Colombia Conflict

Report: Colombia’s conflict has claimed 220,000 lives since 1958

At least 220,000 people have been killed, more than 5,000 have disappeared and 4.7 million have been forced off their land during Colombia’s 54-year civil conflict. The chilling numbers, presented Wednesday by a government commission, are the most thorough accounting ever made of this nation’s ongoing struggles.

The report, which took six years to compile, comes as the country is in the midst of peace talks with the Revolutionary Armed Forces of Colombia, the nation’s largest guerrilla group, even as it engages the rebels in pitched battles.

Among the study’s findings: Civilians accounted for 82 percent of all conflict-related deaths, and one out of every three violent deaths can be blamed on the conflict. Of the 1,982 massacres — defined as the killing of four or more people — from 1980 to 2012, right-wing paramilitary groups were responsible for 59 percent of them. Of the 27,023 kidnappings from 1970 to 2010, guerrillas were to blame 91 percent of the time.

While the nation’s armed combatants took the bulk of the blame, the armed forces were also put in the spotlight. The military and police were responsible for 8 percent of all massacres, 42 percent of all forced disappearances and 6.5 percent of all selective killings, according to the report.

“The numbers force us to revise the true cost of the armed conflict,” the report states. While many believed the conflict caused one out of every 10 violent deaths, the true figure is triple that amount.

“Likewise, it’s possible to refute claims that there’s symmetry between the number of civilian and combatant casualties,” the report said. “On the contrary, civilians are more affected. For every combatant killed, four civilians died.”

The non-lethal statistics are also sobering. The report said some 6,421 children and adolescents have been recruited by armed groups. In addition, 10,189 people were maimed by landmines from 1982 to 2012.

The study’s authors say the numbers are mere estimates. But it marks the first time that the government has tried to comprehensively quantify the human toll of the conflict.

At the official presentation of the study, President Juan Manuel Santos said the truth was vital for the nation’s efforts to find lasting peace.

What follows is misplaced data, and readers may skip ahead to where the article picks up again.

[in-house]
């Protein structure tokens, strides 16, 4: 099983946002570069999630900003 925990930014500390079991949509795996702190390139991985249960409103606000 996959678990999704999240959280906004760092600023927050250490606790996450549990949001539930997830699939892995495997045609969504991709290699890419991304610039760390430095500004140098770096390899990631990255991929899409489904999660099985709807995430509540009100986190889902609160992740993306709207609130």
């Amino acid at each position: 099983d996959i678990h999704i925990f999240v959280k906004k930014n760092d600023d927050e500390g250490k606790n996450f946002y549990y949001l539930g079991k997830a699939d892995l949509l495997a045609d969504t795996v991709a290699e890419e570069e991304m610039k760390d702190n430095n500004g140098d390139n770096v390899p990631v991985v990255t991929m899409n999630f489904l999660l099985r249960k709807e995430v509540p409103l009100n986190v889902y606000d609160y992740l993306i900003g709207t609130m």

“As Colombians, the time is here to build our memories on the truth,” he said. “That responsibility is not just mine, the governments, the victims or the victimizers. No. It’s everyone’s responsibility.”

Government and FARC negotiators have been meeting in Havana since November as they try to hammer out a peace deal. While both sides say progress is being made, fighting on the ground is raging. Last week, the FARC killed 19 soldiers in a single day — the most military casualties since the talks began. The government has also accused the group of infiltrating ongoing protests in the Catatumbo region, along the border with Venezuela.

The 434-page report, titled “Enough! Colombia: Memories of War and Dignity,” was produced by the Historic Memory Group, a government truth commission.

The study traces Colombia’s violence back to the 1940s, when the rivalry between the Conservative and Liberal parties devolved into massacres and bloodshed. In 1958, the parties agreed to a power sharing system, but the marauding bands they had spawned were reluctant to put down their arms, and some evolved into outlaw guerrilla forces. The FARC — the hemisphere’s largest and oldest guerrilla group — got its start in 1964.

The report charts the evolution of guerrillas and their opposing paramilitary rivals from rural-based ideological groups to widespread conglomerations often tainted by the drug trade and working in conjunction with criminal gangs.

Despite the grim statistics, Colombia has made great strides in security. The nation has managed to decrease its homicide rate more than any other Latin American nation over the last decade, and the newfound peace is turning the nation into an investment and tourism haven.

But the long-running conflict has bred a culture of violence and impunity that needs to change to guarantee lasting peace, the study said. And the nation’s victims need to be guaranteed access to truth, justice and reparations.

“This conflict has generated dehumanization, failure to accept responsibility, denial and obscuring of the truth and left victims invisible or silenced,” the report found. “This requires recognition and responsibility to be the two foundations of all public policies designed to respond to the magnitude of what’s occurred during so many years of war.”

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